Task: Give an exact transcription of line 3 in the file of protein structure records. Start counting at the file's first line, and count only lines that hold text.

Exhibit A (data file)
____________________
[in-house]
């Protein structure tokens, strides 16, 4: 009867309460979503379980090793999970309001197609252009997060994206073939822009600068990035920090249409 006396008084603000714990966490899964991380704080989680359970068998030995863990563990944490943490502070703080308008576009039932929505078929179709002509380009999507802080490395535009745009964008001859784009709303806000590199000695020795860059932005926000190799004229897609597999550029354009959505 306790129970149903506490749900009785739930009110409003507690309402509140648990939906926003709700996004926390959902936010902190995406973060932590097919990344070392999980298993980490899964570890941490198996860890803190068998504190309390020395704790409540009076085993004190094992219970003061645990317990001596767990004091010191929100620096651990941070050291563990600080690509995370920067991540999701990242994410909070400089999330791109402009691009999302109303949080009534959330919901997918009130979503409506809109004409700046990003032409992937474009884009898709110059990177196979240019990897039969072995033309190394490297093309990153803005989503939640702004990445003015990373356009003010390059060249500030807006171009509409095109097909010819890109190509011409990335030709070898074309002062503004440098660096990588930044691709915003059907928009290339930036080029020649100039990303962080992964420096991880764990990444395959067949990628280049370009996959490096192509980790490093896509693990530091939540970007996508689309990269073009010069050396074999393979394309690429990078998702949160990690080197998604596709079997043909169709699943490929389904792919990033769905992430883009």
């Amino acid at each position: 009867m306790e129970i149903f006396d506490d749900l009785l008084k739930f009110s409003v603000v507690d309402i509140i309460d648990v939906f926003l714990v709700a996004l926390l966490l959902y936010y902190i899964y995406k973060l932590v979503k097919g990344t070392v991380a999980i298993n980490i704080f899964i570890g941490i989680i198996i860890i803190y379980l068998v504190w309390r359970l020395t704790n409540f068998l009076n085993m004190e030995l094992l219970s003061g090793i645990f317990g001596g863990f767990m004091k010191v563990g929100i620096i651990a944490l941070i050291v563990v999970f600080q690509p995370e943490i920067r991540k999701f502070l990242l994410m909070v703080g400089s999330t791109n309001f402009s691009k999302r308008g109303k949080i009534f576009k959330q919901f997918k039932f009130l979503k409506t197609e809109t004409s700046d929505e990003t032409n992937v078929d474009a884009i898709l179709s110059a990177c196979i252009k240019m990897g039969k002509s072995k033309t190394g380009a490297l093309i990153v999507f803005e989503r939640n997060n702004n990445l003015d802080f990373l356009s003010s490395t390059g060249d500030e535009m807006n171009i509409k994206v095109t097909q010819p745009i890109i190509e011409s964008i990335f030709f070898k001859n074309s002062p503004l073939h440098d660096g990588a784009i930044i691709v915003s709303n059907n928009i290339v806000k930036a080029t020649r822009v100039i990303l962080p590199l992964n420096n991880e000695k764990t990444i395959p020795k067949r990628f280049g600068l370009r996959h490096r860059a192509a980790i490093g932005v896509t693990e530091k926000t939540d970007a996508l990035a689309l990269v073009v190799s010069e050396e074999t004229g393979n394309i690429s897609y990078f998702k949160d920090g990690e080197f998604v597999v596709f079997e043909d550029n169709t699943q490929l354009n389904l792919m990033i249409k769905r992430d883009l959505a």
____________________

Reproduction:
């Amino acid at each position: 009867m306790e129970i149903f006396d506490d749900l009785l008084k739930f009110s409003v603000v507690d309402i509140i309460d648990v939906f926003l714990v709700a996004l926390l966490l959902y936010y902190i899964y995406k973060l932590v979503k097919g990344t070392v991380a999980i298993n980490i704080f899964i570890g941490i989680i198996i860890i803190y379980l068998v504190w309390r359970l020395t704790n409540f068998l009076n085993m004190e030995l094992l219970s003061g090793i645990f317990g001596g863990f767990m004091k010191v563990g929100i620096i651990a944490l941070i050291v563990v999970f600080q690509p995370e943490i920067r991540k999701f502070l990242l994410m909070v703080g400089s999330t791109n309001f402009s691009k999302r308008g109303k949080i009534f576009k959330q919901f997918k039932f009130l979503k409506t197609e809109t004409s700046d929505e990003t032409n992937v078929d474009a884009i898709l179709s110059a990177c196979i252009k240019m990897g039969k002509s072995k033309t190394g380009a490297l093309i990153v999507f803005e989503r939640n997060n702004n990445l003015d802080f990373l356009s003010s490395t390059g060249d500030e535009m807006n171009i509409k994206v095109t097909q010819p745009i890109i190509e011409s964008i990335f030709f070898k001859n074309s002062p503004l073939h440098d660096g990588a784009i930044i691709v915003s709303n059907n928009i290339v806000k930036a080029t020649r822009v100039i990303l962080p590199l992964n420096n991880e000695k764990t990444i395959p020795k067949r990628f280049g600068l370009r996959h490096r860059a192509a980790i490093g932005v896509t693990e530091k926000t939540d970007a996508l990035a689309l990269v073009v190799s010069e050396e074999t004229g393979n394309i690429s897609y990078f998702k949160d920090g990690e080197f998604v597999v596709f079997e043909d550029n169709t699943q490929l354009n389904l792919m990033i249409k769905r992430d883009l959505a």